Water services with independent providers in peri-urban Maputo: Challenges and opportunities for long-term development
Water service delivery to most residents of peri-urban areas of greater Maputo depends largely on alternative service providers, mostly in the form of small-scale independent providers (SSIPs). This paper discusses the present and long-term challenges facing SSIPs in supplying quality water of sufficient quantity in peri-urban Maputo and possible human health risks associated with the consumption of water provided by SSIPs. Extensive water sampling and analyses were conducted to evaluate the physicochemical and bacteriological quality of water provided by independent providers and the associated human health risks. Borehole pumping tests, the results of which were interpreted using the graphical method of Jacob, were used to evaluate the regional aquifer potential, the long-term impacts of its exploitation and the aquifer vulnerability to external contamination. From the results of borehole pumping tests it was concluded that the present yields are in average 33% lower than estimated safe yields and that larger than present yields therefore can be exploited. The aquifer vulnerability to external contamination (e.g. by E. coli and nitrates) is low, mainly because of low hydraulic loads and the existence of a rather thick (10 to 30 m) sandy unsaturated stratum where bacteria die-off and biological denitrification probably occurs. However, the aquifer vulnerability to sea sea-water intrusion is high. Currently, the health risks posed to consumers relying on services provided by SSIPs are small; even so, 13 out of 35 controlled boreholes had either total coliform or faecal coliform levels higher than the WHO standard. In the long run SSIPs may face more serious water quality problems due either to over-exploitation of the aquifer system or increased hydraulic loads resulting from increased population density.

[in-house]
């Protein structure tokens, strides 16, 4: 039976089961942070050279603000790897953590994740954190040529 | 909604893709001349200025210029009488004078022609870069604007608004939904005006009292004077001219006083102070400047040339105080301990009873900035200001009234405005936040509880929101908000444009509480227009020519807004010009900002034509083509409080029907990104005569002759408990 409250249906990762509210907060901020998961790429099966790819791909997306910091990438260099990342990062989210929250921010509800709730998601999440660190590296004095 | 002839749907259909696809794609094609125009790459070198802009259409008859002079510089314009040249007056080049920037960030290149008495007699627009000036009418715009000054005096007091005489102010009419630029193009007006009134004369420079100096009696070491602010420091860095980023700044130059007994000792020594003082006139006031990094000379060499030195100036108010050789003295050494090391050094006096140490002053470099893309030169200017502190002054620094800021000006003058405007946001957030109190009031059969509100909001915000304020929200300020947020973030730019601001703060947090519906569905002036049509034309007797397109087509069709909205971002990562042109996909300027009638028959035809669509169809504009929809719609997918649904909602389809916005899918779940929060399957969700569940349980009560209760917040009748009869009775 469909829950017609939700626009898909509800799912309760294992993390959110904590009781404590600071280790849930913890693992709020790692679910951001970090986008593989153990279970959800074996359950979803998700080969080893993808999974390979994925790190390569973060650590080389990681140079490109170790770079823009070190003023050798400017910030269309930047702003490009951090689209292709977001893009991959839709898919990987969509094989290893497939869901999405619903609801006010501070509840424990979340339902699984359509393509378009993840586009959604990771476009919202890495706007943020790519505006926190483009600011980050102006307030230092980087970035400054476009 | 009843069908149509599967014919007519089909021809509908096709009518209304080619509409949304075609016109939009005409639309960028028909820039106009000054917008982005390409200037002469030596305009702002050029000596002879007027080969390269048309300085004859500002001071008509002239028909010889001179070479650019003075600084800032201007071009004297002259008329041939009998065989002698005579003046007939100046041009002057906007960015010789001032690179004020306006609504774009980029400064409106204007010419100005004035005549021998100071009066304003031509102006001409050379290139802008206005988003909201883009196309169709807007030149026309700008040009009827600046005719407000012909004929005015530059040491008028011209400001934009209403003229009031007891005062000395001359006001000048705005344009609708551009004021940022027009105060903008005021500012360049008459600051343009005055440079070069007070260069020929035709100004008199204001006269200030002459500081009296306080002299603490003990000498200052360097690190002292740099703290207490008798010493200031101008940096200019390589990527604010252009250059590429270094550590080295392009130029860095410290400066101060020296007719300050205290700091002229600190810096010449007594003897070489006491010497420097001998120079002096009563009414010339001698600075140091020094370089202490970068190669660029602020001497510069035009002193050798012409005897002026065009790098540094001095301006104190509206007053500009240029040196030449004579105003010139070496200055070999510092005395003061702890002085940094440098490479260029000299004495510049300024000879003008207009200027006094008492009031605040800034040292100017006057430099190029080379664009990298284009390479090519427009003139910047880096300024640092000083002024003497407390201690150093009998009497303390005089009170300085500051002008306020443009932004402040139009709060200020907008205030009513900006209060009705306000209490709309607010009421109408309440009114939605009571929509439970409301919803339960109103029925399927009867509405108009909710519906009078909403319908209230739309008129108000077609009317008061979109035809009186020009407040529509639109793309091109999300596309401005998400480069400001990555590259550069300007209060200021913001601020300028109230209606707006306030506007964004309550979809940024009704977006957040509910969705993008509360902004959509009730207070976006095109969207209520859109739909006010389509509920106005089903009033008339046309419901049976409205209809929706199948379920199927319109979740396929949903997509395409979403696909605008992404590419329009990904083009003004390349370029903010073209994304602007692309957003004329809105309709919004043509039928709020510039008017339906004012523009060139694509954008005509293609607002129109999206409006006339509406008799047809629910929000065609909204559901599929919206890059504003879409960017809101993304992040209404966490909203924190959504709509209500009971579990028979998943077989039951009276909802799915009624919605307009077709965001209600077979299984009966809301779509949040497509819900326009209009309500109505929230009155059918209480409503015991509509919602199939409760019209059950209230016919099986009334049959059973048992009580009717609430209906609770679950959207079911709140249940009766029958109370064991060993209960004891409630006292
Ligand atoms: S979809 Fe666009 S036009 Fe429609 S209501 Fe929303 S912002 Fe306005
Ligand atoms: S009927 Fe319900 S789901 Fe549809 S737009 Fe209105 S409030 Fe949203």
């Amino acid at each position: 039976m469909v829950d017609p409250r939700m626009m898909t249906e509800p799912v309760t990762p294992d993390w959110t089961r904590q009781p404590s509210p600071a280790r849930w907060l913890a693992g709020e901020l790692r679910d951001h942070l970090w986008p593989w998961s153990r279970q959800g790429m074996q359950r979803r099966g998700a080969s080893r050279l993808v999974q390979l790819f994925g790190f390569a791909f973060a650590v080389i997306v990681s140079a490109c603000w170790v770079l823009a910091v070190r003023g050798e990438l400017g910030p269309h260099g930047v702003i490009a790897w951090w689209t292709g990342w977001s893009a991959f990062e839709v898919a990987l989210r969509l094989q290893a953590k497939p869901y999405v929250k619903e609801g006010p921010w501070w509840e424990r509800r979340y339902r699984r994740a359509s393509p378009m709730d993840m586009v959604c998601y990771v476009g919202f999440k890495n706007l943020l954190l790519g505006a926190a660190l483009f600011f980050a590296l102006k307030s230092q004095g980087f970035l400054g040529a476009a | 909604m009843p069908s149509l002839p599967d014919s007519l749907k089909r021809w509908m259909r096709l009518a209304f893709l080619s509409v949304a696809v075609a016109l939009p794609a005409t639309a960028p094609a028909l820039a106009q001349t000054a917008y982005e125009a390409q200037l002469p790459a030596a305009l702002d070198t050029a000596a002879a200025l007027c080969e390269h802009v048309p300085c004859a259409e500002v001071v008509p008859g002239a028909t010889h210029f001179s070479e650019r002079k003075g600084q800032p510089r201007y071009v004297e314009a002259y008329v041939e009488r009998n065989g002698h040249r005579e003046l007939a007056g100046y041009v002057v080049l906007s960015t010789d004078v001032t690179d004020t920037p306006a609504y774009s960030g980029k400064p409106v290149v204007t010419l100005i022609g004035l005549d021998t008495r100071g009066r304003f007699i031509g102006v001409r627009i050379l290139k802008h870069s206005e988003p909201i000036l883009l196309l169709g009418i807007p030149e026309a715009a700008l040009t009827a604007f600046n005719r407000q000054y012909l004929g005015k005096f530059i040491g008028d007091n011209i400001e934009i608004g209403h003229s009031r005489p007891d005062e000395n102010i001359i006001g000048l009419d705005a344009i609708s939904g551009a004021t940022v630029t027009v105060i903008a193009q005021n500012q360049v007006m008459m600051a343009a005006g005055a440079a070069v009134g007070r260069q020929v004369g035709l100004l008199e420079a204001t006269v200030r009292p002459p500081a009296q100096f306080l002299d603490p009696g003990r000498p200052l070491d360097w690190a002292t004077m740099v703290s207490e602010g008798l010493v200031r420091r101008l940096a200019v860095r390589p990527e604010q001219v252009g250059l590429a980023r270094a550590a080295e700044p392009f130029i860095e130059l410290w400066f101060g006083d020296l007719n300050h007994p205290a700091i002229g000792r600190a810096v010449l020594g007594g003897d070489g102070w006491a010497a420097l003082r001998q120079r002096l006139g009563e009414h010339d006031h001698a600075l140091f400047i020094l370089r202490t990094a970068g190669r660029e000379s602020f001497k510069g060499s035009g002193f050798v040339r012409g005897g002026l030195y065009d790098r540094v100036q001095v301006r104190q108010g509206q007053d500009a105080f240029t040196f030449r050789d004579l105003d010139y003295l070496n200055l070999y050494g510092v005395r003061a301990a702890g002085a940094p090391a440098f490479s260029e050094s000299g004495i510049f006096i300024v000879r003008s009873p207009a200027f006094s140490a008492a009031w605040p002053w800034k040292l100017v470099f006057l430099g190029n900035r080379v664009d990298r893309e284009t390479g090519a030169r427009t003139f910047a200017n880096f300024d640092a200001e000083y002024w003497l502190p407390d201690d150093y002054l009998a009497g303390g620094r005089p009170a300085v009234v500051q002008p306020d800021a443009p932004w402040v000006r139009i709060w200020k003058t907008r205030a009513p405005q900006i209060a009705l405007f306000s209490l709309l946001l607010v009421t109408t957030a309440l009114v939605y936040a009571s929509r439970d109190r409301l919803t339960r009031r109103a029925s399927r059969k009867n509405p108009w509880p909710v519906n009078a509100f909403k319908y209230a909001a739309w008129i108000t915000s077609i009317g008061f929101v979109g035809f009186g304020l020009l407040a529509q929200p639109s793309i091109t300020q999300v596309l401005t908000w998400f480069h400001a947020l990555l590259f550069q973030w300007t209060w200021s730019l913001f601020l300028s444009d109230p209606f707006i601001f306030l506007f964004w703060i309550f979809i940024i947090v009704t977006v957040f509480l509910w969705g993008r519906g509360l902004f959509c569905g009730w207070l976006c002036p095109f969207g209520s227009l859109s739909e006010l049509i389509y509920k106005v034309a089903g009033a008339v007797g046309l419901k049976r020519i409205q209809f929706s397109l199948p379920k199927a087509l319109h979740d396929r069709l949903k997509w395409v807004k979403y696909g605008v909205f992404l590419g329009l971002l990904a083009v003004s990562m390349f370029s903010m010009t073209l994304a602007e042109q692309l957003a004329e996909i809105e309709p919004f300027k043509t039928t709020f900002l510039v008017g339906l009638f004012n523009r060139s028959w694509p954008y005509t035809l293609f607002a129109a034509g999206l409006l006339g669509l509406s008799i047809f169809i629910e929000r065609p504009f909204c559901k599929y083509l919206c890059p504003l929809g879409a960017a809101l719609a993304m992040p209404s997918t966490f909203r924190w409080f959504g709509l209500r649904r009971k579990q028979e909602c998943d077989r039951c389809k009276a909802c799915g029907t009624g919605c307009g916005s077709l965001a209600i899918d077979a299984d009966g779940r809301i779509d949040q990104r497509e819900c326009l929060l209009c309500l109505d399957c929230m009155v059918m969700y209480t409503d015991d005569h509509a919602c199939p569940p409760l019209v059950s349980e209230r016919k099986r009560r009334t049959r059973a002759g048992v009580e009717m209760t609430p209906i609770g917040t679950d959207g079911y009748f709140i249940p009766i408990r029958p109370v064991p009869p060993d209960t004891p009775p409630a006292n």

Keywords: water supply services, peri-urban areas, small-scale independent providers, water quality, public health